Wahl to become head of radiology​

Richard L. Wahl, MD, has been named the Elizabeth E. Mallinckrodt Professor and head of radiology at Washington University School of Medicine in St. Louis. He also will serve as director of the Mallinckrodt Institute of Radiology.


The appointment, which will begin in October, was announced by Larry J. Shapiro, MD, executive vice chancellor and dean of the School of Medicine.

“Richard is a 1978 graduate and former resident and fellow of the School of Medicine who has gone on to do groundbreaking work in developing specially targeted radiopharmaceuticals for diagnosing and treating cancer,” Shapiro said. “He is a leader in the field, and we are very pleased to welcome him back as the department’s new director.”

Wahl succeeds R. Gilbert Jost, MD, who was head of Mallinckrodt for 15 years. Jost’s many accomplishments included the creation of the Center for Clinical Imaging Research, one of the first hospital-based facilities dedicated to providing state-of-the-art imaging technology to researchers in a patient-care environment. Jost will continue to be active in research.

Wahl comes to the university from Johns Hopkins University, where he is the Henry N. Wagner Jr., MD, Professor and director of the Division of Nuclear Medicine.

“Mallinckrodt Institute of Radiology has made many very important and influential contributions to the use of radiopharmaceuticals and cross-sectional imaging in modern medicine,” Wahl said. “I’m eager to return to St. Louis to help the faculty and staff continue to provide top-notch clinical care and education and to expand the frontiers of research.”

Wahl was among the first to combine radiation therapy for non-Hodgkin’s lymphoma with techniques that use the immune system to precisely target treatments. The combined approach, now FDA-approved, is known as radioimmunotherapy.

He has been a leader in using positron emission tomography (PET) to diagnose a broad array of human cancers and other diseases. He also is at the forefront of more recent efforts to combine quantitative data from PET scans with computerized tomography (CT) to form “fusion” images that can help physicians more precisely diagnose and characterize cancers. He and his research group have received research support from the NIH and other agencies for nearly three decades.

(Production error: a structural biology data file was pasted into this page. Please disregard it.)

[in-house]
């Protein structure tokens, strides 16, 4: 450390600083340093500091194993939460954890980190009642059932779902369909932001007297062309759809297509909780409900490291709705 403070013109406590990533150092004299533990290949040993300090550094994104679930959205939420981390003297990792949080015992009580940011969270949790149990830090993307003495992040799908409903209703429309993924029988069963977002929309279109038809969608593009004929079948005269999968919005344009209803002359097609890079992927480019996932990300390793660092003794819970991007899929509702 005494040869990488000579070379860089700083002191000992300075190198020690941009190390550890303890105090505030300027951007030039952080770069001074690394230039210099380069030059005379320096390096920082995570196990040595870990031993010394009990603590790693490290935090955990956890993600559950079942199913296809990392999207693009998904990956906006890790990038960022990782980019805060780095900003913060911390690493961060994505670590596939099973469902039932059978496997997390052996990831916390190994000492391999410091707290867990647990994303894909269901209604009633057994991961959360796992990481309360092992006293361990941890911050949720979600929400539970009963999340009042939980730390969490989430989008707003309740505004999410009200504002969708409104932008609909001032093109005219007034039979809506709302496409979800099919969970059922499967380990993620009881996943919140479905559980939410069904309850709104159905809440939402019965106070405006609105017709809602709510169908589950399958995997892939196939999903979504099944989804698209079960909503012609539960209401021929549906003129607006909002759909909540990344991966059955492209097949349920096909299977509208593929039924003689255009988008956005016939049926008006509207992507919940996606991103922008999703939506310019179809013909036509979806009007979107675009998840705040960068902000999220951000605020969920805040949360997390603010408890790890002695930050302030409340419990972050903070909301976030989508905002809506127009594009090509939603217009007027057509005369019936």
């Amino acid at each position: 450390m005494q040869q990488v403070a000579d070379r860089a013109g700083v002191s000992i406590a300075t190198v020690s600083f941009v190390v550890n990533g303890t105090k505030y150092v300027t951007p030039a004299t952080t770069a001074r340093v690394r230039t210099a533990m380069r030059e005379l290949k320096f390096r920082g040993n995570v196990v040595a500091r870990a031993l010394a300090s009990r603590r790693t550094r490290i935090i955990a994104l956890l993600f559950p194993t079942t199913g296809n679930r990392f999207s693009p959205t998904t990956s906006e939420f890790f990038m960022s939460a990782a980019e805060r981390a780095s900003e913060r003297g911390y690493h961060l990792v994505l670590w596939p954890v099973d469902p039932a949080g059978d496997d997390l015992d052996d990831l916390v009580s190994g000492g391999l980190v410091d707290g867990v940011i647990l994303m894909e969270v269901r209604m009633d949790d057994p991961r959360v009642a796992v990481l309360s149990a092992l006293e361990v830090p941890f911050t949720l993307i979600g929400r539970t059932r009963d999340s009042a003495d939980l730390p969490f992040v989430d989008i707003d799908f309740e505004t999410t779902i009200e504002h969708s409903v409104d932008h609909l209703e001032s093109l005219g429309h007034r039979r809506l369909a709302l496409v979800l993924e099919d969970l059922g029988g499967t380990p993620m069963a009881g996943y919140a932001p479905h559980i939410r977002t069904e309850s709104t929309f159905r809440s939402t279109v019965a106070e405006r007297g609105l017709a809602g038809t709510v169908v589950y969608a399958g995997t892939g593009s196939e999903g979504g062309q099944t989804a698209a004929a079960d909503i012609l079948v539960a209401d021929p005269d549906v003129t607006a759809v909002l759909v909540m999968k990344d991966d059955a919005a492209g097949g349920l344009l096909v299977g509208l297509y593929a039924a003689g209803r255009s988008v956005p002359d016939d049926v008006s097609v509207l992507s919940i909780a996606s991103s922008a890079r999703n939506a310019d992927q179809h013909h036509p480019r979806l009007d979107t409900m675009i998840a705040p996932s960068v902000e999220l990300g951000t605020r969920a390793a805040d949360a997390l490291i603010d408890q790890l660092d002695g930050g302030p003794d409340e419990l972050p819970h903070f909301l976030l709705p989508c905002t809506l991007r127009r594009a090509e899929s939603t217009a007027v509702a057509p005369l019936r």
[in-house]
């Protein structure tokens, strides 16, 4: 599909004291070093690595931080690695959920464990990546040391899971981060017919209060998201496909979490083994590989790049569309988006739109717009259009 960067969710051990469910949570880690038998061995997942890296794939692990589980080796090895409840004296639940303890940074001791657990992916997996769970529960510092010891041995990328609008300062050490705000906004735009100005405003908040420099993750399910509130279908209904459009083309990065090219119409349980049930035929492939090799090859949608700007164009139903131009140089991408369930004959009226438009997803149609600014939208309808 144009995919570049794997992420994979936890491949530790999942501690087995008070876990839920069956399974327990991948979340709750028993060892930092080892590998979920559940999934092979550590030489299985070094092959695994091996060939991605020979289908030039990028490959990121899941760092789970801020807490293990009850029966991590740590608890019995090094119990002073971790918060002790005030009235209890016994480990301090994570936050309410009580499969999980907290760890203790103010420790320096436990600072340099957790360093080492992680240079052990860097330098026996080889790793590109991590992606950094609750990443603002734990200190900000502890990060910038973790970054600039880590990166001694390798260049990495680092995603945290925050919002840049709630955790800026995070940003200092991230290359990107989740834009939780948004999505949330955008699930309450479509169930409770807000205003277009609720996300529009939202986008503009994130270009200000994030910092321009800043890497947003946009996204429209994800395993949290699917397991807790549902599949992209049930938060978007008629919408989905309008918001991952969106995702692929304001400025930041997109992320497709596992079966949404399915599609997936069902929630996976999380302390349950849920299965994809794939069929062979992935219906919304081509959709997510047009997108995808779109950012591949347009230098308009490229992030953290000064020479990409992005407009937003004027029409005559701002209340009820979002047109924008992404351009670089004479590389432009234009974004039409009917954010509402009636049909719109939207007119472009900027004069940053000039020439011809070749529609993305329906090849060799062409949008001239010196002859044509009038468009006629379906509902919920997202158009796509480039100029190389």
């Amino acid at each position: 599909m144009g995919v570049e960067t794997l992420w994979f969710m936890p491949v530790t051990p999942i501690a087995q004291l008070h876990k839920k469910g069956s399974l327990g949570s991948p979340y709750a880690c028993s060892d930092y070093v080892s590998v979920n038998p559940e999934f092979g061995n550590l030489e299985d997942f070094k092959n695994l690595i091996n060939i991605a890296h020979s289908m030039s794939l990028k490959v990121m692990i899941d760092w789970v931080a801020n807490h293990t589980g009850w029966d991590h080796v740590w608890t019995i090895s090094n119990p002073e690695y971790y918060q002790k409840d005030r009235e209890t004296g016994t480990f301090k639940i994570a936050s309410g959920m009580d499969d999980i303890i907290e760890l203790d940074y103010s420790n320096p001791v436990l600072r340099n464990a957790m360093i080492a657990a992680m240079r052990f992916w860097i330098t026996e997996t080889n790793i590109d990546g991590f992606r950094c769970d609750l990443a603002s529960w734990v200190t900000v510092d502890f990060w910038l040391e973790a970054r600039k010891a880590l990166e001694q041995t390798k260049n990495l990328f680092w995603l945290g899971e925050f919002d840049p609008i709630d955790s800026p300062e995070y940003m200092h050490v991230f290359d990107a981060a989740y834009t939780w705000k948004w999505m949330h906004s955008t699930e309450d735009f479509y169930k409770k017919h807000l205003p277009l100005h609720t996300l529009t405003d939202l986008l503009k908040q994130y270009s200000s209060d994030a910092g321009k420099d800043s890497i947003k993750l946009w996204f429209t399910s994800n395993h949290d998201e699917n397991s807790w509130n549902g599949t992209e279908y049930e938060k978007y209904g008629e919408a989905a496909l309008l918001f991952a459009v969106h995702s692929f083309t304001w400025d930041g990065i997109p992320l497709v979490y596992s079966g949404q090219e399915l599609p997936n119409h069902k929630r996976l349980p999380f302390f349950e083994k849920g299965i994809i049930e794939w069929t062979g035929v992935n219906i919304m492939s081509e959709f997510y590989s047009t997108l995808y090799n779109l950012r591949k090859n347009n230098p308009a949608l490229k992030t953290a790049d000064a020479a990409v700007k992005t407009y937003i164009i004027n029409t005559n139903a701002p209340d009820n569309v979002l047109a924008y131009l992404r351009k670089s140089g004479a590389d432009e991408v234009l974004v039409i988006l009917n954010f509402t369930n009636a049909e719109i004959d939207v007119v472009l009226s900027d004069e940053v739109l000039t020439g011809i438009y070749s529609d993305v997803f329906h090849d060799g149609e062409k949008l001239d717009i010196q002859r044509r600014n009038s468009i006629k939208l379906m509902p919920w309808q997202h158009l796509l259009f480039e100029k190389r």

After graduating from Washington University School of Medicine and serving his residency there, Wahl interned at the University of California at San Diego School of Medicine. He returned to Washington University in 1979 for training in diagnostic radiology and nuclear medicine. He accepted his first faculty appointment at the University of Michigan in 1983.

At Johns Hopkins, he also is vice chair for technology and new business development in the Russell H. Morgan Department of Radiology and Radiological Sciences, and a professor of oncology.

A fellow in the American College of Radiology, Wahl holds 18 radiology patents and has published more than 400 peer-reviewed scientific manuscripts. He is the primary author of several textbooks, including “Principles and Practice of PET and PET/CT.” He also is a member of multiple professional societies and plays a leadership role in Radiological Society of North America Quantitative Imaging Biomarker Alliance Projects designed to standardize imaging approaches.

His awards include a U.S. Department of Energy Achievement Award; the Tetalman, Berson and Yalow and two Alavi-Mandel awards from the Society for Nuclear Medicine and Molecular Imaging; and the Academy of Molecular Imaging’s Distinguished Scientist Award. He also was named the “Most Influential Radiology Researcher” in 2005 by AuntMinnie.com, a leading website for medical imaging professionals.

He has given many named lectureships throughout the world, including the Prendergas New Horizons Lecture at the Radiological Society of North America annual meeting and the Marie Curie Lecture at the European Association of Nuclear Medicine.

Washington University School of Medicine’s 2,100 employed and volunteer faculty physicians also are the medical staff of Barnes-Jewish and St. Louis Children’s hospitals. The School of Medicine is one of the leading medical research, teaching and patient-care institutions in the nation, currently ranked sixth in the nation by U.S. News & World Report. Through its affiliations with Barnes-Jewish and St. Louis Children’s hospitals, the School of Medicine is linked to BJC HealthCare.